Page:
My Kids Loved Narnia but Were Unimpressed by Turkish Delight

American kids today would have little idea how Britain’s wartime rationing may have prepared Edmund to sell out for Turkish Delight.

imageTurkish Delight, or lokum, is a popular dessert sweet throughout Europe, especially in Greece, the Balkans, and of course Turkey. But most Americans, if they have any association with the treat at all, know it only as the food for which Edmund Pevensie sells out his family in the classic children’s fantasy novel The Lion, The Witch, and The Wardrobe. […] The English name, Turkish Delight, is no misnomer. Turks make and consume lots of lokum, and it’s a popular gift, a sign of hospitality. The candy was invented in the early 19th century, reportedly by confectioner Bekir Effendi–though this claim comes from the company Hacı Bekir, still a premiere manufacturer of lokum, which was founded by Bekir and named after him. (He changed his name to Hacı Bekir after completing the hajj, or pilgrimage to Mecca.) According to the Hacı Bekir website, Sultan Mahmud II was so pleased by the new sweet that he named Bekir chief confectioner.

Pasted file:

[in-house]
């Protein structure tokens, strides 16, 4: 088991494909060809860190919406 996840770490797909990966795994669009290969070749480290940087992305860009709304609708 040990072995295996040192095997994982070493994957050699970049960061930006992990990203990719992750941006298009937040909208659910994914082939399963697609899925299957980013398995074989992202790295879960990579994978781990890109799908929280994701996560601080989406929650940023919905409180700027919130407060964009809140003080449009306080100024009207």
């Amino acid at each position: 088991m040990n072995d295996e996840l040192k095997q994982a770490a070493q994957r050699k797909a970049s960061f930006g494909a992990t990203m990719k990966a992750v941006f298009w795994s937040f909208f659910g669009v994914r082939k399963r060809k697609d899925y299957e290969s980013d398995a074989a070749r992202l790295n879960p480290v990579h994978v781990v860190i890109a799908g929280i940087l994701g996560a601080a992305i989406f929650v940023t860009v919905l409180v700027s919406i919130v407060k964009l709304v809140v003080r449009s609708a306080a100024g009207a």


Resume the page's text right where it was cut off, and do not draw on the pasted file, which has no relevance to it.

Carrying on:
But outside of countries where Turkish Delight is a ubiquitous treat, many people first encounter it via The Lion, The Witch, and the Wardrobe, the first installment of C.S. Lewis’ beloved Narnia books (or via the 1988 TV miniseries, or the 2005 movie). In the book, Edmund is tempted by Turkish Delight into an alliance with the White Witch, who has brought eternal winter to Narnia. When Edmund first meets the witch, she asks him “what would you like best to eat?” He doesn’t even hesitate. —Atlas Obscura